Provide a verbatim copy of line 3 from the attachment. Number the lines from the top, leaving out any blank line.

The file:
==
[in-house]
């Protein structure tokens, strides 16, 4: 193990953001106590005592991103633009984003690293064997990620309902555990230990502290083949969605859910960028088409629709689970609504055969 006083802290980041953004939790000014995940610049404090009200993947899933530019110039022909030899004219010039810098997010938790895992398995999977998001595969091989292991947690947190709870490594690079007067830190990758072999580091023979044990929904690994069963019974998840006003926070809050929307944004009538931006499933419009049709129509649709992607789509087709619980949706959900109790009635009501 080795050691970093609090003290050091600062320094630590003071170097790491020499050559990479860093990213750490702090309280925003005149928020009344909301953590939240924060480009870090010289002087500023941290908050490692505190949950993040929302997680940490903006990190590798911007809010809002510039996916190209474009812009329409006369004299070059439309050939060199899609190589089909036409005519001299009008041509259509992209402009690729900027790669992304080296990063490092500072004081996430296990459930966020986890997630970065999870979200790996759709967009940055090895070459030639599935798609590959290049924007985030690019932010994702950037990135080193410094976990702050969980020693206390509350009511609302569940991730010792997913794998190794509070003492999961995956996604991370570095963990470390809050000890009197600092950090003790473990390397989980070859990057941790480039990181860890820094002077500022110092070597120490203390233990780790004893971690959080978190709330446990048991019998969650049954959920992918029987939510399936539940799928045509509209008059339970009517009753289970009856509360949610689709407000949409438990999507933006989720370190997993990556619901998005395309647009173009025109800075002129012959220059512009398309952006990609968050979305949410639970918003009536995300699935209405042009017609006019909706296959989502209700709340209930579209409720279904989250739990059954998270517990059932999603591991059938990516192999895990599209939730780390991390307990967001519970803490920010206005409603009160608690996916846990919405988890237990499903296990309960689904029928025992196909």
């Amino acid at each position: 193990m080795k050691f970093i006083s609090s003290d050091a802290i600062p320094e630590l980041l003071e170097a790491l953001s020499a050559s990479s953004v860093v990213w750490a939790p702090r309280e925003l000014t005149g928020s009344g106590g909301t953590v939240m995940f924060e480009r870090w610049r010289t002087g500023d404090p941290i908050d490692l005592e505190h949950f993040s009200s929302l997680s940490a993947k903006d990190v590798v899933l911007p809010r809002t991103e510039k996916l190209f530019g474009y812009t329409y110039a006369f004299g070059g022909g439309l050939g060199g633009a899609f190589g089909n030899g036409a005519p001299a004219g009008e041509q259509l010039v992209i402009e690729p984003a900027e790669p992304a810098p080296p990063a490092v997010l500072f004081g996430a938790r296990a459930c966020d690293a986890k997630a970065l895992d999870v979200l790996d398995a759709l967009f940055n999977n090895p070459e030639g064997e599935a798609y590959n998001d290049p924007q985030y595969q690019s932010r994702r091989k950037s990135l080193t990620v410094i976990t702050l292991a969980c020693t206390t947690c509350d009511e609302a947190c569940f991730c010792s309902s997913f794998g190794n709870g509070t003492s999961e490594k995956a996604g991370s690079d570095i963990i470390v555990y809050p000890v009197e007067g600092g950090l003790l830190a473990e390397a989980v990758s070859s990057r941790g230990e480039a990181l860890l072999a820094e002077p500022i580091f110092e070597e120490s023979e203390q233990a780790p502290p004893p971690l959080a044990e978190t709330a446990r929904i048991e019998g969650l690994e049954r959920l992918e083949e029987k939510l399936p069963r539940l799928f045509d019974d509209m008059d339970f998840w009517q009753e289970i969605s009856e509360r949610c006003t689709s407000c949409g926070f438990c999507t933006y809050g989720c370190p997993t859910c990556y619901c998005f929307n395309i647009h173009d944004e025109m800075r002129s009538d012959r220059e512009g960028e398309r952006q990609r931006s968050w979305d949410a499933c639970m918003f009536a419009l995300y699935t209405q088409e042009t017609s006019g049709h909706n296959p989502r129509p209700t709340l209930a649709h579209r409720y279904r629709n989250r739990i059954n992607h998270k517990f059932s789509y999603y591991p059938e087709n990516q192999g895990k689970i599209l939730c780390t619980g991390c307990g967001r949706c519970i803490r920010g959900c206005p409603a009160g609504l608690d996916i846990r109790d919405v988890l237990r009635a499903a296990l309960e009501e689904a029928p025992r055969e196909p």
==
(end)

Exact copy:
């Amino acid at each position: 193990m080795k050691f970093i006083s609090s003290d050091a802290i600062p320094e630590l980041l003071e170097a790491l953001s020499a050559s990479s953004v860093v990213w750490a939790p702090r309280e925003l000014t005149g928020s009344g106590g909301t953590v939240m995940f924060e480009r870090w610049r010289t002087g500023d404090p941290i908050d490692l005592e505190h949950f993040s009200s929302l997680s940490a993947k903006d990190v590798v899933l911007p809010r809002t991103e510039k996916l190209f530019g474009y812009t329409y110039a006369f004299g070059g022909g439309l050939g060199g633009a899609f190589g089909n030899g036409a005519p001299a004219g009008e041509q259509l010039v992209i402009e690729p984003a900027e790669p992304a810098p080296p990063a490092v997010l500072f004081g996430a938790r296990a459930c966020d690293a986890k997630a970065l895992d999870v979200l790996d398995a759709l967009f940055n999977n090895p070459e030639g064997e599935a798609y590959n998001d290049p924007q985030y595969q690019s932010r994702r091989k950037s990135l080193t990620v410094i976990t702050l292991a969980c020693t206390t947690c509350d009511e609302a947190c569940f991730c010792s309902s997913f794998g190794n709870g509070t003492s999961e490594k995956a996604g991370s690079d570095i963990i470390v555990y809050p000890v009197e007067g600092g950090l003790l830190a473990e390397a989980v990758s070859s990057r941790g230990e480039a990181l860890l072999a820094e002077p500022i580091f110092e070597e120490s023979e203390q233990a780790p502290p004893p971690l959080a044990e978190t709330a446990r929904i048991e019998g969650l690994e049954r959920l992918e083949e029987k939510l399936p069963r539940l799928f045509d019974d509209m008059d339970f998840w009517q009753e289970i969605s009856e509360r949610c006003t689709s407000c949409g926070f438990c999507t933006y809050g989720c370190p997993t859910c990556y619901c998005f929307n395309i647009h173009d944004e025109m800075r002129s009538d012959r220059e512009g960028e398309r952006q990609r931006s968050w979305d949410a499933c639970m918003f009536a419009l995300y699935t209405q088409e042009t017609s006019g049709h909706n296959p989502r129509p209700t709340l209930a649709h579209r409720y279904r629709n989250r739990i059954n992607h998270k517990f059932s789509y999603y591991p059938e087709n990516q192999g895990k689970i599209l939730c780390t619980g991390c307990g967001r949706c519970i803490r920010g959900c206005p409603a009160g609504l608690d996916i846990r109790d919405v988890l237990r009635a499903a296990l309960e009501e689904a029928p025992r055969e196909p």